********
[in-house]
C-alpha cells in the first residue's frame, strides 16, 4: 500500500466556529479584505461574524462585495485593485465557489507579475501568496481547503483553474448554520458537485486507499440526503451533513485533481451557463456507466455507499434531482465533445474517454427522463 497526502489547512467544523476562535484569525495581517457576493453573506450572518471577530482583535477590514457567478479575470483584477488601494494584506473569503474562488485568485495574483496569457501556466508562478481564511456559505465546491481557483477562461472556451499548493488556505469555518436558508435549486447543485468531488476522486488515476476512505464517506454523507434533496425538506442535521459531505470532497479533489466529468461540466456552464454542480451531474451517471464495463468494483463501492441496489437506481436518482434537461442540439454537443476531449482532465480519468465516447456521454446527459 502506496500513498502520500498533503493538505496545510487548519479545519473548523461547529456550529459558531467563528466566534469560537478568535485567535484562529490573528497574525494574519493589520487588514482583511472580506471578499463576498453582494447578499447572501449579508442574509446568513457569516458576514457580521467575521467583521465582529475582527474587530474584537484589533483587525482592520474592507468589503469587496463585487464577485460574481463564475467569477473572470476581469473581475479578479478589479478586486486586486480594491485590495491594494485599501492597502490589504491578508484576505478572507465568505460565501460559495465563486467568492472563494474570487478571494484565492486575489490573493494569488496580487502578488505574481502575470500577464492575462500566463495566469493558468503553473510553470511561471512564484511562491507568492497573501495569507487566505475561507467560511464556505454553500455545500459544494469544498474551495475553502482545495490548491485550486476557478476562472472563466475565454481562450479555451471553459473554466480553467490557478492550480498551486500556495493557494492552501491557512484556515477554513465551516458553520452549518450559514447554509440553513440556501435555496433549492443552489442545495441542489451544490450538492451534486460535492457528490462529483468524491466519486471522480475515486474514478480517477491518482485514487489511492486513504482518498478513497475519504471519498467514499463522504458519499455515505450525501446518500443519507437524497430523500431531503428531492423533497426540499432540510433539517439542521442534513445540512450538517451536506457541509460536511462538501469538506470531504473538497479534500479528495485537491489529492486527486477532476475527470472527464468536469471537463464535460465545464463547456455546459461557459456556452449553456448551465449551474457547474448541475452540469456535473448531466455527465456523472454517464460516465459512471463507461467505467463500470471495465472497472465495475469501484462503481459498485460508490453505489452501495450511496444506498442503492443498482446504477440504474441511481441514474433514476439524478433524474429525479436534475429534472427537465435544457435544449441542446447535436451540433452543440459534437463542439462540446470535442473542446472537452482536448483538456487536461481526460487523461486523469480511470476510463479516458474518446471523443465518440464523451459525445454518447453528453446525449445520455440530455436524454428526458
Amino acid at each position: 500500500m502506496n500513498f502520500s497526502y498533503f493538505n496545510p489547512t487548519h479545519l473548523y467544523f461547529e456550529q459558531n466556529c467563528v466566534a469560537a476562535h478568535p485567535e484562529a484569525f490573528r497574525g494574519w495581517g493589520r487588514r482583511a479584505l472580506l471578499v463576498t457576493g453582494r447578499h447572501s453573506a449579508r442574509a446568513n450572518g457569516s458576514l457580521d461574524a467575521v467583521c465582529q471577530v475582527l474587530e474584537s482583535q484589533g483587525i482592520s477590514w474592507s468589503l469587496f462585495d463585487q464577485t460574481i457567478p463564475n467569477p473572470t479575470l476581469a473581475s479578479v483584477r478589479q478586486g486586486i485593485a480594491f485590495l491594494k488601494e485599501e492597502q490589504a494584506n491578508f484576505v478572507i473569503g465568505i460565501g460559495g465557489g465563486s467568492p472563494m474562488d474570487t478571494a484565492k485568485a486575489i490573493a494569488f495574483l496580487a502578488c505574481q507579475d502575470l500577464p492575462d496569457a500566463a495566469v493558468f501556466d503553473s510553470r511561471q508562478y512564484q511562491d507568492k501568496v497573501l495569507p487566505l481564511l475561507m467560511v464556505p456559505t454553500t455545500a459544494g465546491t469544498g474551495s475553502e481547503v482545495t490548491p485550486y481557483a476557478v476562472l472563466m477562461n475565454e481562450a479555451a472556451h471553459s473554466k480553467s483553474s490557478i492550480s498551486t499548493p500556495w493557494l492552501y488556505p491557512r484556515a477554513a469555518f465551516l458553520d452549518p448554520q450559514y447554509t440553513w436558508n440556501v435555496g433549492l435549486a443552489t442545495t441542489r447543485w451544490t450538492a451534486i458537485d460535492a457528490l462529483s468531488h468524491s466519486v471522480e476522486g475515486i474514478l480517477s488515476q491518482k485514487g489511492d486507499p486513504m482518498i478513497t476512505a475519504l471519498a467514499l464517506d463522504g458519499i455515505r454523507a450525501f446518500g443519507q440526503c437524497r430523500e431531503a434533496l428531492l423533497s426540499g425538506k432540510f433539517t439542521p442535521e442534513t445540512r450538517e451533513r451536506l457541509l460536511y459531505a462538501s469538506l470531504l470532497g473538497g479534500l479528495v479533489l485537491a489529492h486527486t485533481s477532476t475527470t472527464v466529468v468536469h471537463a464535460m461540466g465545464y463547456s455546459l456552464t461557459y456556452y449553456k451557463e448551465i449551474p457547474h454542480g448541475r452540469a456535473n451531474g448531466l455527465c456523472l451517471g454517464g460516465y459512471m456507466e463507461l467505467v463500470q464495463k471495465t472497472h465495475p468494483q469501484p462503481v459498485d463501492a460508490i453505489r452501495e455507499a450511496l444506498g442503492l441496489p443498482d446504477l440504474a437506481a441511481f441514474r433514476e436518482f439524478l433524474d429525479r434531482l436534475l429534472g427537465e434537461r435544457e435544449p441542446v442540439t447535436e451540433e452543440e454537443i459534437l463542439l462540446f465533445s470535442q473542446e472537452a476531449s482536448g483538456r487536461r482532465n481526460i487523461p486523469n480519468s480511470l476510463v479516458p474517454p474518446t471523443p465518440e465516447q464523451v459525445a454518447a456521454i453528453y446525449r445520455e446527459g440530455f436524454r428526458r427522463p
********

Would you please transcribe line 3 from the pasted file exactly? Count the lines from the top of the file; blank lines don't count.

Amino acid at each position: 500500500m502506496n500513498f502520500s497526502y498533503f493538505n496545510p489547512t487548519h479545519l473548523y467544523f461547529e456550529q459558531n466556529c467563528v466566534a469560537a476562535h478568535p485567535e484562529a484569525f490573528r497574525g494574519w495581517g493589520r487588514r482583511a479584505l472580506l471578499v463576498t457576493g453582494r447578499h447572501s453573506a449579508r442574509a446568513n450572518g457569516s458576514l457580521d461574524a467575521v467583521c465582529q471577530v475582527l474587530e474584537s482583535q484589533g483587525i482592520s477590514w474592507s468589503l469587496f462585495d463585487q464577485t460574481i457567478p463564475n467569477p473572470t479575470l476581469a473581475s479578479v483584477r478589479q478586486g486586486i485593485a480594491f485590495l491594494k488601494e485599501e492597502q490589504a494584506n491578508f484576505v478572507i473569503g465568505i460565501g460559495g465557489g465563486s467568492p472563494m474562488d474570487t478571494a484565492k485568485a486575489i490573493a494569488f495574483l496580487a502578488c505574481q507579475d502575470l500577464p492575462d496569457a500566463a495566469v493558468f501556466d503553473s510553470r511561471q508562478y512564484q511562491d507568492k501568496v497573501l495569507p487566505l481564511l475561507m467560511v464556505p456559505t454553500t455545500a459544494g465546491t469544498g474551495s475553502e481547503v482545495t490548491p485550486y481557483a476557478v476562472l472563466m477562461n475565454e481562450a479555451a472556451h471553459s473554466k480553467s483553474s490557478i492550480s498551486t499548493p500556495w493557494l492552501y488556505p491557512r484556515a477554513a469555518f465551516l458553520d452549518p448554520q450559514y447554509t440553513w436558508n440556501v435555496g433549492l435549486a443552489t442545495t441542489r447543485w451544490t450538492a451534486i458537485d460535492a457528490l462529483s468531488h468524491s466519486v471522480e476522486g475515486i474514478l480517477s488515476q491518482k485514487g489511492d486507499p486513504m482518498i478513497t476512505a475519504l471519498a467514499l464517506d463522504g458519499i455515505r454523507a450525501f446518500g443519507q440526503c437524497r430523500e431531503a434533496l428531492l423533497s426540499g425538506k432540510f433539517t439542521p442535521e442534513t445540512r450538517e451533513r451536506l457541509l460536511y459531505a462538501s469538506l470531504l470532497g473538497g479534500l479528495v479533489l485537491a489529492h486527486t485533481s477532476t475527470t472527464v466529468v468536469h471537463a464535460m461540466g465545464y463547456s455546459l456552464t461557459y456556452y449553456k451557463e448551465i449551474p457547474h454542480g448541475r452540469a456535473n451531474g448531466l455527465c456523472l451517471g454517464g460516465y459512471m456507466e463507461l467505467v463500470q464495463k471495465t472497472h465495475p468494483q469501484p462503481v459498485d463501492a460508490i453505489r452501495e455507499a450511496l444506498g442503492l441496489p443498482d446504477l440504474a437506481a441511481f441514474r433514476e436518482f439524478l433524474d429525479r434531482l436534475l429534472g427537465e434537461r435544457e435544449p441542446v442540439t447535436e451540433e452543440e454537443i459534437l463542439l462540446f465533445s470535442q473542446e472537452a476531449s482536448g483538456r487536461r482532465n481526460i487523461p486523469n480519468s480511470l476510463v479516458p474517454p474518446t471523443p465518440e465516447q464523451v459525445a454518447a456521454i453528453y446525449r445520455e446527459g440530455f436524454r428526458r427522463p